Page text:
• STAT News suggests that Dr. Cohen’s political experience will benefit the CDC. Dr. Cohen’s nomination does not require Senate confirmation. Senate confirmation of CDC Directors will become a prerequisite in 2025.
  • Per Reuters,
    • “The U.S. Supreme Court on Friday preserved the Justice Department’s power to unilaterally dismiss lawsuits filed under a law that lets whistleblowers sue businesses on behalf of the government to recover taxpayer money paid to companies based on false claims in exchange for a portion of any recovery.”
    • In the FEHBlog’s opinion, this is a logical and welcome outcome as the federal government should have control over litigation brought on its behalf.
  • Per the FDA’s website,
    • “Today, the FDA posted information on its website regarding the formula for COVID-19 vaccines for the 2023-2024 fall and winter seasons. The FDA has advised manufacturers seeking to update their COVID-19 vaccines that they should develop vaccines with a monovalent XBB.1.5 composition. This recommendation incorporates advisory committee input and is based on the totality of the available evidence to select the vaccine composition that the FDA anticipates will best protect public health. The agency anticipates the timely submission of the data and filings to support FDA action on updated COVID-19 vaccines in order to make vaccines available this fall that meet our standards for safety, effectiveness and quality. 
    • “On Thursday, the FDA granted accelerated approval to glofitamab-gxbm (Columvi, Genentech, Inc.) for relapsed or refractory diffuse large B-cell lymphoma, not otherwise specified or large B-cell lymphoma arising from follicular lymphoma, after two or more lines of systemic therapy. The prescribing information includes a Boxed Warning for serious or fatal cytokine release syndrome (CRS). Other warnings and precautions include neurologic toxicity, including Immune Effector Cell-Associated Neurotoxicity (ICANS), serious infections, and tumor flare. Glofitamab-gxbm should only be administered by a healthcare professional with appropriate medical support to manage severe reactions, including CRS. View full prescribing information for Columvi.”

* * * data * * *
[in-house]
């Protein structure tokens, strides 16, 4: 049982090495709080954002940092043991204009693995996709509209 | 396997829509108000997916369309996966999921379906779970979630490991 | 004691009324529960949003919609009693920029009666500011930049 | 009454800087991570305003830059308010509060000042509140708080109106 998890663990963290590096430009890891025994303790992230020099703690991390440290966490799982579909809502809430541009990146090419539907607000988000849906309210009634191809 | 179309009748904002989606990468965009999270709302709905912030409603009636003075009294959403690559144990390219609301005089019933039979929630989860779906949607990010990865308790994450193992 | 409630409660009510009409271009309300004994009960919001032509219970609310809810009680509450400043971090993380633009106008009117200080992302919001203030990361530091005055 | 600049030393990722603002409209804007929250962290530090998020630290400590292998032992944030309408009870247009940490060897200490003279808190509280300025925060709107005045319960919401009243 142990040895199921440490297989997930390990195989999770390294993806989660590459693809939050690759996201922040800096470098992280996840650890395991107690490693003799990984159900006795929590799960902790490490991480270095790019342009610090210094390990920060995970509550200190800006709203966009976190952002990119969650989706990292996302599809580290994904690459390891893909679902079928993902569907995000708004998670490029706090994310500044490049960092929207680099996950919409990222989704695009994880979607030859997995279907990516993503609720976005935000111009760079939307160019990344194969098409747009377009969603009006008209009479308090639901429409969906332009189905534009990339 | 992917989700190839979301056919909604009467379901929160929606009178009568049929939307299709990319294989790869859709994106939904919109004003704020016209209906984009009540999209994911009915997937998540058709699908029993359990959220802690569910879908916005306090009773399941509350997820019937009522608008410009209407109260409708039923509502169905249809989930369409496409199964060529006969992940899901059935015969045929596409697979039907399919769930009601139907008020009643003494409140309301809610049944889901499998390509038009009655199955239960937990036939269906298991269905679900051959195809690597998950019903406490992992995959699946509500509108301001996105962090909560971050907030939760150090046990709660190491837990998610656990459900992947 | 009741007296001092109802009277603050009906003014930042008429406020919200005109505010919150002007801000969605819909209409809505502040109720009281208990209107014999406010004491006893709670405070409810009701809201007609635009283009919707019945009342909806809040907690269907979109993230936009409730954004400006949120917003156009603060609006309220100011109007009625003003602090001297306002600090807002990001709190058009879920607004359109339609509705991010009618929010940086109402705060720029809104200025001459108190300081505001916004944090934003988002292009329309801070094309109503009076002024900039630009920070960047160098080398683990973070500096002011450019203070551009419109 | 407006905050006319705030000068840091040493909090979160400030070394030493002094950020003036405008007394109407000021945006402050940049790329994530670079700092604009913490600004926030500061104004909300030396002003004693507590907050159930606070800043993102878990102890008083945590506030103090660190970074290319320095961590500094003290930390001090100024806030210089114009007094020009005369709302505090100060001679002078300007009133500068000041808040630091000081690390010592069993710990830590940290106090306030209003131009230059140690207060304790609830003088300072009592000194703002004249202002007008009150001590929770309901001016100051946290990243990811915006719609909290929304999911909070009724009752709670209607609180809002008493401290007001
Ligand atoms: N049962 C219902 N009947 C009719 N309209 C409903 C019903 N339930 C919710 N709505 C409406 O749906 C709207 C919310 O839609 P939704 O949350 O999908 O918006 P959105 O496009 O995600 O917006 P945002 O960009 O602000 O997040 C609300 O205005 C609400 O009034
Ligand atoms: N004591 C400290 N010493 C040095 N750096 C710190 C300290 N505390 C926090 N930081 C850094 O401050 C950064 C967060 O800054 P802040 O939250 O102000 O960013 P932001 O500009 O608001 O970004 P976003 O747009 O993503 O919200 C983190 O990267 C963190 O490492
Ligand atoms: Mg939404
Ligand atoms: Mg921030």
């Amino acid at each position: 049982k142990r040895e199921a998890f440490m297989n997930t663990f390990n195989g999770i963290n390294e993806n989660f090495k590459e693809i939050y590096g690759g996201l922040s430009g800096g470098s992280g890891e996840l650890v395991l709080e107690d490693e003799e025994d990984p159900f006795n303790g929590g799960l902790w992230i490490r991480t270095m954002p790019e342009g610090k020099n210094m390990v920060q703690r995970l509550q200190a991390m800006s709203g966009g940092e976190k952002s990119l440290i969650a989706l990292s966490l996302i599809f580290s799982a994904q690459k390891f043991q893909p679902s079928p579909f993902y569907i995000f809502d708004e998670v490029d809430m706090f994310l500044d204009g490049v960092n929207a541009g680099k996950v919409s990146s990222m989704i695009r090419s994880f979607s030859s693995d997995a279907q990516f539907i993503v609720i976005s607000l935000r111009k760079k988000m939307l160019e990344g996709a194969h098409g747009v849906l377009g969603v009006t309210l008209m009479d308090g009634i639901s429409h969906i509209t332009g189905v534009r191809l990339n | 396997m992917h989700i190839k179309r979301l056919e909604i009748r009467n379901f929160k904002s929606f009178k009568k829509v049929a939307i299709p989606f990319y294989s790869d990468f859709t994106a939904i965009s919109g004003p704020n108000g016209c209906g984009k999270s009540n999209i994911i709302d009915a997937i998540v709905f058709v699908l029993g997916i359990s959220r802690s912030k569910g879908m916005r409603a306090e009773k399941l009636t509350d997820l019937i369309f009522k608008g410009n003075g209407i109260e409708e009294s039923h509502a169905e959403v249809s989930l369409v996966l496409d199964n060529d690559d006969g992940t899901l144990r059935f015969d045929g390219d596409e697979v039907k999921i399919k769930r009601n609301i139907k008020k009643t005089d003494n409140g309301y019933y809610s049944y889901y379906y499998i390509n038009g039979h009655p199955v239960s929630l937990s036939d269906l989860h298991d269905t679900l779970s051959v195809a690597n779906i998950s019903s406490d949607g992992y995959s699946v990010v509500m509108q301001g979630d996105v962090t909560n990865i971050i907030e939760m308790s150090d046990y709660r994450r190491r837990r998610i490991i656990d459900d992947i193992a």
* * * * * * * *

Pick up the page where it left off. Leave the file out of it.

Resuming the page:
From the miscellany department —

  • Healthcare Dive reports
    • A second major health insurer is warning investors about higher-than-anticipated outpatient care utilization that could hike medical costs, potentially cutting into profits. [UnitedHealthCare was the first.]
    • Humana filed an 8-K with the U.S. Securities and Exchange Commission on Friday morning saying elevated outpatient trends are expected to push its medical loss ratio, a marker of how much payers spend on patient care, toward the high end of its outlook for both the second quarter and the full year.
  • NPR tells us
    • Pfizer is facing a shortage of penicillin due to increased demand and more diagnoses of syphilis, the company said in a letter to its customers this week. 
    • The company said there is an “impending stock out situation” for select Bicillin L-A and Bicillin C-R prefilled syringes, Pfizer’s brand name of injectable penicillin. 
    • Prefilled Bicillin L-A pediatric syringes are expected to begin running low by the end of June, while all Bicillin C-R syringes could begin diminishing in the third quarter of this year. 
    • Inventory is predicted to start recovering in the second and third quarters of 2024, Pfizer said. 
    • Penicillin is an antibiotic used to treat various types of infections, including sexually transmitted diseases, such as syphilis and pneumonia.
  • Medscape points out
    • The American Medical Association (AMA) on Wednesday said it will advise doctors to pay less attention to body mass index (BMI) in determining if a patient is at a healthy weight, saying the measure does not predict disease risk equally well across racial and ethnic groups.
    • BMI, a ratio of weight to height, has long been used to define underweight, “normal” weight, overweight, obesity and morbid obesity, despite mounting evidence that it is an inaccurate predictor of health risks on an individual level.
    • At the influential physician group’s annual meeting in Chicago, members voted adopt a new policy that says BMI should be just one factor in determining whether a patient is at a healthy weight. Other measures such as body composition, belly fat, waist circumference, and genetic factors are also important, the AMA said. * * *